What is a Testicular Varicocele?
Testicular varicocele is the name given to the condition which affects the draining of the veins of the testis. Varicoceles occur when the pampiniform plexus (P.P.) veins become enlarged. The P.P. is a network of small veins in the spermatic cord. It is thought that these veins surround the artery and reduce the temperature of the blood flowing into the testis.
In varicocele, these P.P. veins become bigger and zigzag, as the defective valvular mechanism in the drainage forces the blood flow to slow down, which affects the temperature regulation of the testis. Varicocele is often heredity, as there is a 57% chance that first-degree relatives (sons, brothers and fathers) may be affected by the condition.
Testicular Varicocele Causes
The varicoceles form during puberty and often grow large and more noticeable over time. Varicocele veins are fairly common, as it’s estimated between every 10-15 men out of 100 will develop them. Varicocele veins are most common in males aged 15-25.
Testicular Varicocele Symptoms
A varicocele often will not produce any signs or symptoms. It is also very unlikely they will cause you pain. If a varicocele does cause you pain, you may experience:
- A dull and recurring pain in your scrotum
- Noticeably enlarged or twisted veins in the scrotum. This is often described as looking like a ‘bag of worms’.
- Increased pain while standing or during physical exertion, which is only relieved when you lie on your back.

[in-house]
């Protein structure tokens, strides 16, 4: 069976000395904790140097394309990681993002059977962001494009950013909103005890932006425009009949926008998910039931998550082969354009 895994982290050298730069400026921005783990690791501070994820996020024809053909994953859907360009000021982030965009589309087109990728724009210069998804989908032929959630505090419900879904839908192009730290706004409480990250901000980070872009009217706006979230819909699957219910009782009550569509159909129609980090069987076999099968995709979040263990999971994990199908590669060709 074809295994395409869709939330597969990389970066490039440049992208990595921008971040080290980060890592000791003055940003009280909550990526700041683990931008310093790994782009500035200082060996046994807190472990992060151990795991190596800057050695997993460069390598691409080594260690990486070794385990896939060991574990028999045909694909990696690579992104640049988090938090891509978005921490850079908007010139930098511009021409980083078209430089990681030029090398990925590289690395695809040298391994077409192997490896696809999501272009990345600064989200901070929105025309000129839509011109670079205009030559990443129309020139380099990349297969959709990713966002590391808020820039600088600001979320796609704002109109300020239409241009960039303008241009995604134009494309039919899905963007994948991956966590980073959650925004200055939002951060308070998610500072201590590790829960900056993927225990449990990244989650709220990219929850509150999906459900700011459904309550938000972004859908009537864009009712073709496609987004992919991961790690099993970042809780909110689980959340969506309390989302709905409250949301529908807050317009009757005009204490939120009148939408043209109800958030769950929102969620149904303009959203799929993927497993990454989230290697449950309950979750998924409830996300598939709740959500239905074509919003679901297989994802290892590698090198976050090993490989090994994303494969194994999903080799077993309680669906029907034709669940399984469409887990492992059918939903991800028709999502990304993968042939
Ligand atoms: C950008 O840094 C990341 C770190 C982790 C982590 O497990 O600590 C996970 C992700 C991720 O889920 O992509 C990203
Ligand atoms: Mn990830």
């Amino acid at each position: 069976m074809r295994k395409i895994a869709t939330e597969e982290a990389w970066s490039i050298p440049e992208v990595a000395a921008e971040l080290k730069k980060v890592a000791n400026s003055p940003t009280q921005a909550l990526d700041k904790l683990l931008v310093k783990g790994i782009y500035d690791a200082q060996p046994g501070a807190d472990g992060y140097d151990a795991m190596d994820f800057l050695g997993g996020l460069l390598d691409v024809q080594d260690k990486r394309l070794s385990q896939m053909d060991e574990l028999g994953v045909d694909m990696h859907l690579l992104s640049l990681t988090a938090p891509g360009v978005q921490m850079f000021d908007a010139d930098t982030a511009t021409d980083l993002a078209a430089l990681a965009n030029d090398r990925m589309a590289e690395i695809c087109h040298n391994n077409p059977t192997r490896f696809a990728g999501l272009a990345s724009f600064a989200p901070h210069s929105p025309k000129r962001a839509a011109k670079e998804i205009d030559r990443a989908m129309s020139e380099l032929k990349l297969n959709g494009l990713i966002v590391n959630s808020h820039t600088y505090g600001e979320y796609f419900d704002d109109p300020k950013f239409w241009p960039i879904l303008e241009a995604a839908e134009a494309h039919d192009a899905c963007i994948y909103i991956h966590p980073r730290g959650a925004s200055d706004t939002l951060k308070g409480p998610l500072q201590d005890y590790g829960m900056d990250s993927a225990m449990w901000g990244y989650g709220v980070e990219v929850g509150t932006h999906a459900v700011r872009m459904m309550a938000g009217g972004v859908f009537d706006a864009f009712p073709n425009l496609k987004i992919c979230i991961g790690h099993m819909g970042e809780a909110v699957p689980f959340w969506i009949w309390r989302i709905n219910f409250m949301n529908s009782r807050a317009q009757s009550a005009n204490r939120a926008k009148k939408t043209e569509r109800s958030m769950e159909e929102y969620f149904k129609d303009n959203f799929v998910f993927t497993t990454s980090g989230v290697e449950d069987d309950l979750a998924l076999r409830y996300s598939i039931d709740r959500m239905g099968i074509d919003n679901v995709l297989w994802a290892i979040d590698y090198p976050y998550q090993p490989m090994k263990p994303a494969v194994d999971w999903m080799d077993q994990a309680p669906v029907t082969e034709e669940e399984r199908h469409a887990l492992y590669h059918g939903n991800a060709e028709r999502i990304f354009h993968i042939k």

- Impaired fertility.
Testicular Varicocele complications
There are several complications that varicoceles may cause. A varicocele may cause shrinkage of the affected testicle, otherwise known as atrophy. The testicles contain the sperm-producing tubules. When damaged by varicocele veins, the testicle begins to shrink and soften. It is unknown why the testicle does this, but these malfunctioning valves allow more blood to pool in the veins. This then causes an increased pressure in the veins, which increases the level of exposure to toxins in the blood that may cause testicular damage.
Varicoceles also can cause infertility. Varicocele veins can increase the local temperature in or around the testicle. This increased temperature can affect sperm formation, movement (motility) and function.
As often varicocele usually have no symptoms, they often require no treatment. Problems with varicocele are often discovered during a fertility examination or during a routine medical examination.
However, if you experience pain or swelling in your scrotum, it is strongly advised that you see a doctor. You should also visit your GP if you discover a mass on your scrotum, notice a change in the size of your testicles, develop a varicocele in your youth, or believe you are experiencing fertility problems.
Can Varicoceles affect fertility?
It is recommended that anyone who has a varicocele and has an interest in becoming a father, should have their paternity assessed with a detailed history, examination, semen analysis and hormone profile. If a man has a normal semen analysis with the presence of a varicocele, there is no immediate indication for any treatment. However, it is important to recognise the progressive nature of varicoceles and the possibility of testicular damage.
It is common to now treat varicoceles, particularly in younger men to prevent further damage to the testis. Varicoceles are treated either surgically or by embolization technique under X-ray control. The surgical procedure is done as a day surgical case and has higher success rates.
You could get your Varicocele examined and treated by London Urologist. We run regular one-stop clinics and should you have any questions, please feel free to contact us for more information.
Mr Vinod Nargund is a Consultant Urological Surgeon specialising in Urological cancer, male sexual and fertility problems. He was trained in Urology at the City Hospital Belfast, the Royal Infirmary Bradford and the Churchill and John Radcliffe Hospitals in Oxford. You can view all of his qualifications on his biography page.